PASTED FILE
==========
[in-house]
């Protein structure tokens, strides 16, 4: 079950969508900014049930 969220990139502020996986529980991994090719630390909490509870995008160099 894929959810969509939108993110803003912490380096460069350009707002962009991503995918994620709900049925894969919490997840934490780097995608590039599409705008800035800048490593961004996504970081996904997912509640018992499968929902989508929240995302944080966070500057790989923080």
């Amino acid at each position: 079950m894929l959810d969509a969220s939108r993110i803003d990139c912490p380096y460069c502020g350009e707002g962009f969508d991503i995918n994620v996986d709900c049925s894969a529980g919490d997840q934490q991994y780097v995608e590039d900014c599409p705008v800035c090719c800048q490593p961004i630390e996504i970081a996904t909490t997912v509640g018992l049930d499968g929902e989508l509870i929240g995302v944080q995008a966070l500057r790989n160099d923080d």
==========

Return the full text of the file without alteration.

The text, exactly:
[in-house]
């Protein structure tokens, strides 16, 4: 079950969508900014049930 969220990139502020996986529980991994090719630390909490509870995008160099 894929959810969509939108993110803003912490380096460069350009707002962009991503995918994620709900049925894969919490997840934490780097995608590039599409705008800035800048490593961004996504970081996904997912509640018992499968929902989508929240995302944080966070500057790989923080």
């Amino acid at each position: 079950m894929l959810d969509a969220s939108r993110i803003d990139c912490p380096y460069c502020g350009e707002g962009f969508d991503i995918n994620v996986d709900c049925s894969a529980g919490d997840q934490q991994y780097v995608e590039d900014c599409p705008v800035c090719c800048q490593p961004i630390e996504i970081a996904t909490t997912v509640g018992l049930d499968g929902e989508l509870i929240g995302v944080q995008a966070l500057r790989n160099d923080d």